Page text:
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U.S. Elections, 2004

August 11, 2004


4strugglemag, a voice of U.S. political prisoners, has a firmly anti-imperialist outlook, as we continue our work for justice, equality, human rights and a socialist future of freedom. With the U.S. elections looming let me offer some thoughts and recommendations.

Let’s begin very clearly, elections have not and likely will not, bring about fundamental changes in the U.S. They will not usher in the real economic, social and political freedom and justice that so many of us need and hope for. Elections are not inherently good or bad, but certainly everyone should have the right to vote and have their vote be counted.

In America today elections are primarily not a vehicle of real change. In fact they are part of the institutional system that maintains the bourgeoisie, big money elite, corporate control of the political and military/police apparatus of the U.S.A. state. This is done through sharing and alternating control of the state by the Democrat and Republican parties. These two parties closely share fundamental corporate and capitalist principles, especially at the top party levels. In essence they are two sides of one capitalist party. These two parties and the elections they hold are integrally tied into the corporate media, laws and courts, government and electoral officials, and nothing is left to chance. Third parties, particularly if they are not corporate capitalist sponsored, or even maverick candidates of one of the capitalist (Democrat/Republican) parties, are never allowed to seriously campaign or compete. Rather than being a vehicle of change, elections in the U.S. are periodic rituals to legitimatize and strengthen corporate control of the entire U.S.A. state.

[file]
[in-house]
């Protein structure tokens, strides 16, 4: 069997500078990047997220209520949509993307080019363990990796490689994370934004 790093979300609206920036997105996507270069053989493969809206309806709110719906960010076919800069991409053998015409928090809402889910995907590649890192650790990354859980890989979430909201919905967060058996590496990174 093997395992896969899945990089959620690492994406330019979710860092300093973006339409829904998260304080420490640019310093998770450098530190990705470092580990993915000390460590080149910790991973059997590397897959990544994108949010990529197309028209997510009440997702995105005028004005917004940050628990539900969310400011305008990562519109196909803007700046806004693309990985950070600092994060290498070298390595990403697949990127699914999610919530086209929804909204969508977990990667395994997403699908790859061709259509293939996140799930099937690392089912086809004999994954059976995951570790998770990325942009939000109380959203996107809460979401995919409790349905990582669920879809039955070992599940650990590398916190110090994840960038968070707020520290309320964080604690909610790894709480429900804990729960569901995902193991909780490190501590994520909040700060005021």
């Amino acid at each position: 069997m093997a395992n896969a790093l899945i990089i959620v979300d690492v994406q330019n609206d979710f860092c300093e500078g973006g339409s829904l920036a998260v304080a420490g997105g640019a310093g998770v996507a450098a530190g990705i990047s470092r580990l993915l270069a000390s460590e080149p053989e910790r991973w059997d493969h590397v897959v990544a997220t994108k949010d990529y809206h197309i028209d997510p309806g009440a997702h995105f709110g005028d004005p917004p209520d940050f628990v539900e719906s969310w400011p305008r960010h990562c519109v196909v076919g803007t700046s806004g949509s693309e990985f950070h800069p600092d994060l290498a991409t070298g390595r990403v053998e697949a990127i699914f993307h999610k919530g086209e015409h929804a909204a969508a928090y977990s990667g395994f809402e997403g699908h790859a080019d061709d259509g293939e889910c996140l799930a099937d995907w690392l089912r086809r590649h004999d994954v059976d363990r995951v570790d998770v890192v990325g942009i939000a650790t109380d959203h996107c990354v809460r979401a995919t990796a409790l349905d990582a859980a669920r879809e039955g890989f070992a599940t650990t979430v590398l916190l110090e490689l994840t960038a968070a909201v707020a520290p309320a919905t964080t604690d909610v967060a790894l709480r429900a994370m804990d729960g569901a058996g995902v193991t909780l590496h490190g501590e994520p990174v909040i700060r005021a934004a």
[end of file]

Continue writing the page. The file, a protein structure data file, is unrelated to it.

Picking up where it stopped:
This does not mean that all U.S. elections are meaningless or that people looking for real change should automatically boycott or disregard them. We should look at each election and seek ways to advance social and economic justice or perhaps create some space for popular movements and campaigns. Sometimes elections become an expression of popular opposition to war or specific government abuses. Sometimes there are even specific candidates (especially on a more local level) that are actually trying to affect some real issue that is important to the public (for example curbing killer cops, opposing a police state advance, protecting the environment or a neighborhood from corporate greed, etc.). Elections may serve a tactical need and sometimes provide a platform to talk to the people (especially true for leftist 3rd party candidates).

What we as revolutionaries and freedom fighters should not do, is advance any election, even a local one, as “the” way to bring about real change—real freedom and justice. We should never mislead the public into thinking elections will set them free. When we engage in elections and campaigns we must always be honest about the limited or tactical objective. Some elections may give the freedom struggle added space to organize and grow and we should not be afraid to seize such an opportunity. But when we support or work on elections, we should not merge ourselves into one of the two capitalist parties. We should always be honest with the people about why we are involved in the elections and we should mainly work in our own communities to do this.

Turning to the Presidential election, let me identify the most pressing dangers of the Bush government; the war and occupation of Iraq and Afghanistan and the unending war on terror. These invasions, occupations and ongoing wars are the direct outcome of the Bush government’s explicit policy of pre-emption. The imperialist U.S.A. state has a long history of attacking and invading small countries (Vietnam, Cambodia, Nicaragua, Puerto Rico, Cuba, Lebanon, Mexico, etc.). In the past the government has mainly used some phoney incident or excuse to justify and invasion/war (for example the Gulf of Tonkin incident to begin the Vietnam War). Today the cabal of extreme conservatives at the core of the Bush government have declared a new right to pre-emptively attack any country they choose. This flies in the face of the past 100 years of international law and diplomacy.